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COVID-19: why it is mandatory to prevent the spreading of the Danish variant of SARS-CoV-2 transmitted by mink

We recently read the news that Denmark has issued an order to cull all 17 million mink bred in the country. Let’s try to understand what happened.

On 5th November 2020, Danish health authorities reported 12 cases of COVID-19 due to a mink-specific variant of the coronavirus SARS-CoV-2. All 12 cases date back to September and are located in North Jutland (the northernmost region of Denmark, where Aalborg is located). Of these, 8 people had a connection to a mink farming industry and the remaining 4 cases were from the local community. This type of news is not new, as 214 human cases of COVID-19 have been recorded in Denmark since June 2020 due to variants of SARS-CoV-2 associated with farmed mink. The novelty concerning these 12 cases lies in the virus genome, which presents a combination of previously undocumented genetic mutations.

Where is the problem? The major concern is that this variant may be able to evade immunity guaranteed by vaccines currently under development. Most vaccines are designed against the Spike protein, which is the hook that allows the virus to anchor itself to the epithelial cells of the airways (the first step of infection). This means that if this protein were to mutate, the antibodies stimulated by the vaccine may not be able to recognize the new virus.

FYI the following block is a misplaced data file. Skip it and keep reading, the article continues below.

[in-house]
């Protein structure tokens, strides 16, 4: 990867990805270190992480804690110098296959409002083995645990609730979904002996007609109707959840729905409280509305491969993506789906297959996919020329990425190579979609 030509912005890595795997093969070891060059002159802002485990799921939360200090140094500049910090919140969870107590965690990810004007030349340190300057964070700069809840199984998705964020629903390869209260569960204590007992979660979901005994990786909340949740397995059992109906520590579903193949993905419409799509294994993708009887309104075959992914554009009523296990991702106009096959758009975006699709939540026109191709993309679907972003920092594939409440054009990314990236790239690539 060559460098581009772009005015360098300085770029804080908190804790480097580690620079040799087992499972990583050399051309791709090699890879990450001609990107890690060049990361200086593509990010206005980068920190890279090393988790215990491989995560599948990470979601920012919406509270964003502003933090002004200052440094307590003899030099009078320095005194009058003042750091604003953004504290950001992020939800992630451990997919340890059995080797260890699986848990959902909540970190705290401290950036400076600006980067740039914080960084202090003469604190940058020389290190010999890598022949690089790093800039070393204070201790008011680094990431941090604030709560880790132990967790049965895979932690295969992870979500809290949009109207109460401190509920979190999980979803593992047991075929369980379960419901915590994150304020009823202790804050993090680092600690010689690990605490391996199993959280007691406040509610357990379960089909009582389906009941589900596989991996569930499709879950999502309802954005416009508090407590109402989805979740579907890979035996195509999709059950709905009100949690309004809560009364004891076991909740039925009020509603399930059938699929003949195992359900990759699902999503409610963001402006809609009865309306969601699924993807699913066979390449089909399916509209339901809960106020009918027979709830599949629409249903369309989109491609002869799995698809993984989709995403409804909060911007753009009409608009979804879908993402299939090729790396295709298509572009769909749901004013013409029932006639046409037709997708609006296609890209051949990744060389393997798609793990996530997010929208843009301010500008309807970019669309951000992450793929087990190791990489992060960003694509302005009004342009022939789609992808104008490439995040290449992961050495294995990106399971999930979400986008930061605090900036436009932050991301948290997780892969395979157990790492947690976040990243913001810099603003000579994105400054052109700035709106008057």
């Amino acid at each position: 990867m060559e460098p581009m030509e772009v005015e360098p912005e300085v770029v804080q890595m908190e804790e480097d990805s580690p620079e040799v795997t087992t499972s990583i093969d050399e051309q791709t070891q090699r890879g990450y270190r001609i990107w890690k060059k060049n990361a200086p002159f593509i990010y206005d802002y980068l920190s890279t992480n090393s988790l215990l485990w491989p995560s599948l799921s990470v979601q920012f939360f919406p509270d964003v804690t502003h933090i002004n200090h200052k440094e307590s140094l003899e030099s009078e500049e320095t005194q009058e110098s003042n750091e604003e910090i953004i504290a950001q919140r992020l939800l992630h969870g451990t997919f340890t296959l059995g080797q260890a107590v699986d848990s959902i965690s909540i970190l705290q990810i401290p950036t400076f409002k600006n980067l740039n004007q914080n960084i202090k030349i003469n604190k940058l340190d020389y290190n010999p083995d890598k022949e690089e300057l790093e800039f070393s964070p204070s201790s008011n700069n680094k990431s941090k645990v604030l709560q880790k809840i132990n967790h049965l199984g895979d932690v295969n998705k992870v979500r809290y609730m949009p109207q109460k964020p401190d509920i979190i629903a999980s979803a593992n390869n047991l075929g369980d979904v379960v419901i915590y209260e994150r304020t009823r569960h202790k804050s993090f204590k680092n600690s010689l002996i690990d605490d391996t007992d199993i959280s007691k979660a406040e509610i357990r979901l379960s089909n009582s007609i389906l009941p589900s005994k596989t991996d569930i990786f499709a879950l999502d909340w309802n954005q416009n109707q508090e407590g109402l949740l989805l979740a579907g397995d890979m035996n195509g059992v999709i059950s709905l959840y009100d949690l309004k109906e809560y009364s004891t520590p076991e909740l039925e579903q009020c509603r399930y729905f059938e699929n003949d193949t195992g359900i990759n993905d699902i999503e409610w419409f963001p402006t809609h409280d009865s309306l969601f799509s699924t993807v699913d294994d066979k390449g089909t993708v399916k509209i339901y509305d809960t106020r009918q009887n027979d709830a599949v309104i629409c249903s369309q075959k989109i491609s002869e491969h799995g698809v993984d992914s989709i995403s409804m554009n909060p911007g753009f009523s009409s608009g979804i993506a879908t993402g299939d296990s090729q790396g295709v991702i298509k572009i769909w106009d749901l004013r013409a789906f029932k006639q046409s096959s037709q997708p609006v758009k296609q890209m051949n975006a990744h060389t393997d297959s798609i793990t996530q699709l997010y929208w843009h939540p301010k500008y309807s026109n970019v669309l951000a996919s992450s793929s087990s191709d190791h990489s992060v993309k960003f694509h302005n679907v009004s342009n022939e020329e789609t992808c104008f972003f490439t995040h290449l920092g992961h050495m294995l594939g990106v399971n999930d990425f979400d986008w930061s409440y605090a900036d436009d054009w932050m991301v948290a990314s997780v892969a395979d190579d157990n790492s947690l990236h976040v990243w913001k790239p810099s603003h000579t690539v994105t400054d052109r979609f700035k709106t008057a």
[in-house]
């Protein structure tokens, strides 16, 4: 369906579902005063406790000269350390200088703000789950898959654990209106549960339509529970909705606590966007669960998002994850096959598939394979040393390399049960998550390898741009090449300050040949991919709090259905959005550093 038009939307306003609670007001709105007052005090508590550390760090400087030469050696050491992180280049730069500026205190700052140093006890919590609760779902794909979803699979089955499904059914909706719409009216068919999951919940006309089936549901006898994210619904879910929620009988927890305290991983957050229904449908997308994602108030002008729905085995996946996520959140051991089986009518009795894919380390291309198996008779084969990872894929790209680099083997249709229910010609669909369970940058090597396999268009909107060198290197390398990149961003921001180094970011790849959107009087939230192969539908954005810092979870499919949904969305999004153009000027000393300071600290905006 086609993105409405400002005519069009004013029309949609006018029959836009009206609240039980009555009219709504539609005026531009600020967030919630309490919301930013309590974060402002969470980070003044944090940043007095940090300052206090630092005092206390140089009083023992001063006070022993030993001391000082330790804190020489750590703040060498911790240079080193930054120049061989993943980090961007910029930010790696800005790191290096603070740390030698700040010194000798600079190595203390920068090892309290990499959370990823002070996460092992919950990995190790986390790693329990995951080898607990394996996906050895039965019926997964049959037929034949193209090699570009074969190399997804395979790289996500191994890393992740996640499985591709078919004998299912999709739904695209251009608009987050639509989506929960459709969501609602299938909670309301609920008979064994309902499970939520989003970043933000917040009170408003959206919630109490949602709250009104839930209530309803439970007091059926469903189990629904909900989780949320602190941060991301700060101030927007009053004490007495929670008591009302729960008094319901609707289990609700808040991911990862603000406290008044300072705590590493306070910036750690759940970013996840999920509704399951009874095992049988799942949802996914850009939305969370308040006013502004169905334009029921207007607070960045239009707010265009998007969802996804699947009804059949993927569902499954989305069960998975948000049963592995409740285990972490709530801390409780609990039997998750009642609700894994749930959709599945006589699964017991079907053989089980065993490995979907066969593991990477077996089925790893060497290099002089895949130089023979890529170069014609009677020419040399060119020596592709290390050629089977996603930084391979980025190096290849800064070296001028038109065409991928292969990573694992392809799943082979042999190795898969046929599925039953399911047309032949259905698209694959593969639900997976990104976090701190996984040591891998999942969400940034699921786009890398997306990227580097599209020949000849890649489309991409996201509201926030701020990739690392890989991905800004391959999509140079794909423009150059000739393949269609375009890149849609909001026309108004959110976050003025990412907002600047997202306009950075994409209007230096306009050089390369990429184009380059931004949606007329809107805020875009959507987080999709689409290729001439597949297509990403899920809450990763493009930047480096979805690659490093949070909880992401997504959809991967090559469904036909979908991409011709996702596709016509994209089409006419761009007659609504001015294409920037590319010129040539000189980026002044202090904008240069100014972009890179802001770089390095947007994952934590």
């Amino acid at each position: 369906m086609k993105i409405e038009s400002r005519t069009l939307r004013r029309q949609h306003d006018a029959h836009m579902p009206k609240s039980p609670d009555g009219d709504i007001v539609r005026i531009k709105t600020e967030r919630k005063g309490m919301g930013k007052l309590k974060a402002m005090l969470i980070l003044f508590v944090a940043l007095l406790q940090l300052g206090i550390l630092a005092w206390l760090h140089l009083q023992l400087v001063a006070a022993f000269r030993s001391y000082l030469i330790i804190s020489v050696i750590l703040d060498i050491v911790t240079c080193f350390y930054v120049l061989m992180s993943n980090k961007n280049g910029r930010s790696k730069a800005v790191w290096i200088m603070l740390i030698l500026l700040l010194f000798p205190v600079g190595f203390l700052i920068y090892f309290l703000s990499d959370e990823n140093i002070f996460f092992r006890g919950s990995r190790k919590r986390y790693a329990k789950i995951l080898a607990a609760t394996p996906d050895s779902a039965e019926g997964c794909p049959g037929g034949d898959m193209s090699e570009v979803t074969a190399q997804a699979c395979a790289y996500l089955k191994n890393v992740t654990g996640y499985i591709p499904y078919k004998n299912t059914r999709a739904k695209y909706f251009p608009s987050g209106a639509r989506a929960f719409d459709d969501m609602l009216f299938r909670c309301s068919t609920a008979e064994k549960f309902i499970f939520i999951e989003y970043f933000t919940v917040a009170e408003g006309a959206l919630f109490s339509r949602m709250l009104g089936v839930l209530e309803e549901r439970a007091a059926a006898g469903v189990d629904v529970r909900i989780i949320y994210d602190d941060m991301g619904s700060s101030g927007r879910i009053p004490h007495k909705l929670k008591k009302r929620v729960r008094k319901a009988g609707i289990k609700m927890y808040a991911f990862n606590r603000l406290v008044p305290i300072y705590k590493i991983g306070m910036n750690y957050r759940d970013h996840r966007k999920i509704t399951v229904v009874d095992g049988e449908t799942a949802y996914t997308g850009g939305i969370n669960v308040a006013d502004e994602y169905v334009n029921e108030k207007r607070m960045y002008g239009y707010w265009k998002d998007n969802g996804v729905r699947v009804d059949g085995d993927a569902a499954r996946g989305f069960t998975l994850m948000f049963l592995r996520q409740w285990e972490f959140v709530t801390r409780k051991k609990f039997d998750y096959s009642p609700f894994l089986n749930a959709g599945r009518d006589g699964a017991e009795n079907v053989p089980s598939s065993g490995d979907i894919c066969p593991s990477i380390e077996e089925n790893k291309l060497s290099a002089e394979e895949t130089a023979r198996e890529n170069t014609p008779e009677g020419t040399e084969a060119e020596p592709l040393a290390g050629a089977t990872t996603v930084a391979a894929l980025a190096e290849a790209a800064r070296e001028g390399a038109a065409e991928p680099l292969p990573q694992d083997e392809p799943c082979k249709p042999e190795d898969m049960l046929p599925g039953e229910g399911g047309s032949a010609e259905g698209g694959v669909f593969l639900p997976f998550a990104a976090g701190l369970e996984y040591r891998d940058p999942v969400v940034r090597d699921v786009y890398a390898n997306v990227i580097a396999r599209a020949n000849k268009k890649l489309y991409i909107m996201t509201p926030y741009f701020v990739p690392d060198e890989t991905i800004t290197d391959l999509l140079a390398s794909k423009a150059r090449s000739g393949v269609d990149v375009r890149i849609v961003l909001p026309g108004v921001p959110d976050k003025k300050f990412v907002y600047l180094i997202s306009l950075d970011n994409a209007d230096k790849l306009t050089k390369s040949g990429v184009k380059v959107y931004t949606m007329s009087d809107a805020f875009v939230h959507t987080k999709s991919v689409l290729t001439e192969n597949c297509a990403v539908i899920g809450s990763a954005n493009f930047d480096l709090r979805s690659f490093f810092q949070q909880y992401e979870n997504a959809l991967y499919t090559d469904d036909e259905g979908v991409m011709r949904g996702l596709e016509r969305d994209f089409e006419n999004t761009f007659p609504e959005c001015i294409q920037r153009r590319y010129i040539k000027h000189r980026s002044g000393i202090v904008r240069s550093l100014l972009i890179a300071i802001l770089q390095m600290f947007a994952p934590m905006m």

Denmark has determined that mink herds pose a significant risk to public health, due to mink’s susceptibility to SARS-CoV-2 infections and ease of animal-to-human transmission. Although thorough scientific and laboratory research is needed to assess these eventualities, Denmark does not want to take any chances and has ordered the culling of all farmed mink. The Scandinavian country immediately shared the genomic sequence of the new variant to help researchers study the effect of these mutations.

Animal-human transmission